# Cheat Sheet

MATH 126

Table of contents

## Linear Algebra

### Fundamentals, Operations, Products

The dot product is defined as follows.

$\langle a_1, a_2, ..., a_n \rangle \cdot \langle b_1, b_2, ..., b_n \rangle = a_1 b_1 + a_2 b_2 + ... + a_n b_n$

If the dot product between two vectors $$\vec{a}$$ and $$\vec{b}$$ is 0, then the two vectors are orthogonal to each other.

$\vec{a} \cdot \vec{b} = \| \vec{a} \| \| \vec{b} \| \cos \theta \implies \cos \theta = \frac{\vec{a} \cdot \vec{b}}{\| \vec{a} \| \| \vec{b} \|}$

A vector is defined $$\vec{a} = \langle a_1, a_2, a_3 \rangle$$. $$\alpha, \beta, \gamma$$ are the angles $$\vec{a}$$ makes with the $$x, y, z$$ axes. The following are true:

$\cos \alpha = \frac{a_1}{\| \vec{a} \|}$ $\cos \beta = \frac{a_2}{\| \vec{a} \|}$ $\cos \gamma = \frac{a_3}{\| \vec{a} \|}$

The projection of a vector $$\vec{a}$$ onto $$\vec{b}$$ is $$\text{proj}_{\vec{b}} \vec{a}$$, defined as follows.

$\text{proj}_{\vec{b}} \vec{a} = \text{comp}_{\vec{b}} \vec{a} \left( \frac{\vec{b}}{\| \vec{b} \| } \right)$ $\text{comp}_{\vec{b}} \vec{a} = \frac{\vec{a} \cdot \vec{b}}{\| \vec{b} \|}$

The cross product between two three-dimensional vectors is defined as follows.

$\langle a_1, a_2, a_3 \rangle \times \langle b_1, b_2, b_3 \rangle = \langle a_2 b_3 - a_3 b_2, a_3b_1 - a_1 b_3, a_1b_2 - a_2b_1 \rangle$

The cross product of two vectors $$\vec{a}$$ and $$\vec{b}$$ is orthogonal to both $$\vec{a}$$ and $$\vec{b}$$.

The magnitude of the cross product is the area of a parallelogram formed by the two vectors $$\vec{a}$$ and $$\vec{b}$$.

If the cross product of two vectors is zero, they are parallel.

### Geometric Entities

A line can be defined using a vector equation: $$\vec{r} = \vec{r}_0 + t \vec{v}$$. It can be rewritten in parametric equations and symmetric equations.

A plane is defined by $$a(x - x_0) + b(y - y_0) + c(z - z_0)$$ for some point $$(x_0, y_0, z_0)$$ and a normal vector $$\langle a, b, c \rangle$$.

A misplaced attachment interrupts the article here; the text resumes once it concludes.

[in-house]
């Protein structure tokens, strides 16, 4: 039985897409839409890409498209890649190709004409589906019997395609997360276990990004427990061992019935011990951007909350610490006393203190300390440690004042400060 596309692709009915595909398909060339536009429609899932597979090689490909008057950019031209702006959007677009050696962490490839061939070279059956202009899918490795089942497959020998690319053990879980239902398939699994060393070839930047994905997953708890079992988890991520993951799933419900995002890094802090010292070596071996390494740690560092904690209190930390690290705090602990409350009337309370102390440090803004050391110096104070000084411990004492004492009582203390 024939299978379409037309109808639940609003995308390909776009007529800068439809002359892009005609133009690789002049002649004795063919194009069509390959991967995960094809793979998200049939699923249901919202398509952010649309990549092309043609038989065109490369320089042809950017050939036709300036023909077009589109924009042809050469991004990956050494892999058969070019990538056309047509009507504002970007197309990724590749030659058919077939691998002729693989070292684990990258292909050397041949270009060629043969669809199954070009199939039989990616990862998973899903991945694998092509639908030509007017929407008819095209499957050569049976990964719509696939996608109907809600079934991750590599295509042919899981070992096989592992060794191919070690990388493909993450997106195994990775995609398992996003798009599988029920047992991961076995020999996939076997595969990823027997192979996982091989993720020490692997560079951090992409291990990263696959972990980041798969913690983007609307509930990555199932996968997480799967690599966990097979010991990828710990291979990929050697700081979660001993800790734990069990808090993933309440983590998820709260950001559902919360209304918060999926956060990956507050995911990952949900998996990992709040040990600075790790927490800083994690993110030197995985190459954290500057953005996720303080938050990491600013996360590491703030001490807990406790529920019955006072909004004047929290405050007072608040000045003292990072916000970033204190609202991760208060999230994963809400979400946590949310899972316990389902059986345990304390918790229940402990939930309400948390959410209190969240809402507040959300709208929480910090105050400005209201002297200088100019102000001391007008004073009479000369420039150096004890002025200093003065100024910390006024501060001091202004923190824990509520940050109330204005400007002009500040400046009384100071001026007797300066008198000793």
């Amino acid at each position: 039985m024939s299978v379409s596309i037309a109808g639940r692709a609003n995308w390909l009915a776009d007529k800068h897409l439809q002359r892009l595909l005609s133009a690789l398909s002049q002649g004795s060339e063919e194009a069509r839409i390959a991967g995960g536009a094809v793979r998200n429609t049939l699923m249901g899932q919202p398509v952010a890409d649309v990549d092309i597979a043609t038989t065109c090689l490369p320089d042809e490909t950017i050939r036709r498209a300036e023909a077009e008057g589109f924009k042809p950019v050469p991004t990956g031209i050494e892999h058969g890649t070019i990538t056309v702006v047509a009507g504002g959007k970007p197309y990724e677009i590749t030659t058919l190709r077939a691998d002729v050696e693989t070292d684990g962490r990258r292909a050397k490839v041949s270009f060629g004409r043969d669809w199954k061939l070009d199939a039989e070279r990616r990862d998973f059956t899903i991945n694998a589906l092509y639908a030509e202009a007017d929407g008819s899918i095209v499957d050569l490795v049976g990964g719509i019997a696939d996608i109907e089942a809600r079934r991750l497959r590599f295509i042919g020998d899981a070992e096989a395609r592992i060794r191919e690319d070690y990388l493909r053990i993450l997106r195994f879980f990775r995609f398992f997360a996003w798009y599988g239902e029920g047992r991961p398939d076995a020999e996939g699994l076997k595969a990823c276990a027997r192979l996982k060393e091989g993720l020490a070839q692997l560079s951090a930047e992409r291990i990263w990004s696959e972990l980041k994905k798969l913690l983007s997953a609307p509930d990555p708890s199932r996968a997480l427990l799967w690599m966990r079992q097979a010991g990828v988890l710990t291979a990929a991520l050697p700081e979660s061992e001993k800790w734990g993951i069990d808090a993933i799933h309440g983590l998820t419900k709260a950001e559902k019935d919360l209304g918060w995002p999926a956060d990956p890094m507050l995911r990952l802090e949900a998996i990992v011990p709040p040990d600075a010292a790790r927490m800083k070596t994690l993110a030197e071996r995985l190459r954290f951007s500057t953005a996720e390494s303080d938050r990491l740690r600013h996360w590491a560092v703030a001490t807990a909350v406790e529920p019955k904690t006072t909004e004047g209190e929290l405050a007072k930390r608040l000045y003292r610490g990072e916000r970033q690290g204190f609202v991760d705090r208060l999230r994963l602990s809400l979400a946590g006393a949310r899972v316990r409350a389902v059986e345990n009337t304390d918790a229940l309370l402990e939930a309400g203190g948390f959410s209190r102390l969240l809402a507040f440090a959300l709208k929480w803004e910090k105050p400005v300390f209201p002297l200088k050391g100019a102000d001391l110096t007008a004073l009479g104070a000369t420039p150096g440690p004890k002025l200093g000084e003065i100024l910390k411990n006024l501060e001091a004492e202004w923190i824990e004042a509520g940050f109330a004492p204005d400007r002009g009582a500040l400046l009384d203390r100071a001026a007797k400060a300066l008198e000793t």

Clinders are formed by two-dimensional cross-sections extended across a free variable.

Quadric surfaces are formed by second-degree equations across three variables. To identify a quadric surface, take traces in each dimension.

## Vector Calculus

To take the derivative of a vector, simply take the element-wise derivative. All differentiation rules for single-variable differentiation apply.

Arc length is given by $$L = \int_a^b \| r'(t) \| dt$$, where $$r(t)$$ is the position vector, $$r'(t)$$ is the velocity vector, and $$\| r'(t) \|$$ is the speed. That is, distance can be computed as the integral of speed.

You can parametrize a curve with respect to arc length. Derive an equation for arc length $$s$$ equal to some function of $$t$$, then solve for $$t$$ in terms of $$s$$ and substitute in the original position vector equation.

Curvature is defined by $$\kappa = \frac{\| \vec{r}'(t) \times \vec{r}''(t) \| }{\| r'(t) \|^3}$$.

Tangent, Normal, and Binormal vectors:

$\vec{T}(t) = \frac{\vec{r}'(t)}{\| \vec{r}'(t) \|}$ $\vec{N}(t) = \frac{\vec{T}'(t)}{\|\vec{T}'(t)\|}$ $\vec{B}(t) = \vec{T}(t) \times \vec{N}(t)$
• The normal plane is spanned by the normal and binormal vectors. The normal vector of the normal plane is the unit tangent vector $$\vec{T}$$.
• The osculating plane is spanned by the unit tangent vector and the normal vectors. The normal vector of the osculating plane is the binormal vector.

Motion in Space

$\vec{v}(t) = \vec{v}(t_0) + \int_{t_0}^t \vec{a}(u) du$ $\vec{r}(t) = \vec{r}(t_0) + \int_{t_0}^t \vec{v}(u) du$ $\vec{F}(t) = m \vec{a}(t)$ $\vec{a} = a_T \vec{T} + a_n \vec{N}$ $\vec{a_T} = \nu' = \frac{\vec{r}'(t) \cdot \vec{r}''(t)}{\| \vec{r}'(t) \| }$ $\vec{a_N} = \kappa \nu^2 = \frac{\| \vec{r}'(t) \times \vec{r}''(t)\|}{\| \vec{r}'(t) \|}$

## Partial Derivatives

To take the partial derivative of a function with respect to some variable $$k$$, treat all other variables as constants and differentiate w.r.t. $$k$$.

Clairaut’s Theorem. $$f_{xy} (a, b) = f_{yx}(a, b)$$ for two continuous functions $$f_{xy}$$ and $$f_{yz}$$.

Laplace’s equation: $$\frac{\partial^2 u}{\partial x^2} + \frac{\partial^2 u}{\partial y^2} = 0$$. SOlutions to Laplace’s equation are harmonic functions.

The tangent plane to the surface $$S$$ at a point $$P$$ is the plane containing both tangent lines.

$z - z_0 = f_x(x_0, y_0) (x - x_0) + f_y(x_0, y_0) (y - y_0)$

To find critical values, find points at which all partial derivatives are 0 or one partial derivative does not exist. To determine the nature of the critical value, find $$D$$ as defined below and follow the algorithm.

$D(a, b) = f_{xx}(a, b) f_{yy}(a, b) - \[f_{xy} (a, b)$^2\]
1. If $$D > 0$$, then $$f(a, b)$$ is a local minimum or maximum.
2. If $$f_{xx}(a, b) > 0$$, then local minimum.
3. If $$f_{xx}(a, b) < 0$$, then local maximum.
4. If $$D < 0$$, then not a local maximum or minimum (saddle point).
5. If $$D = 0$$, then inconclusive.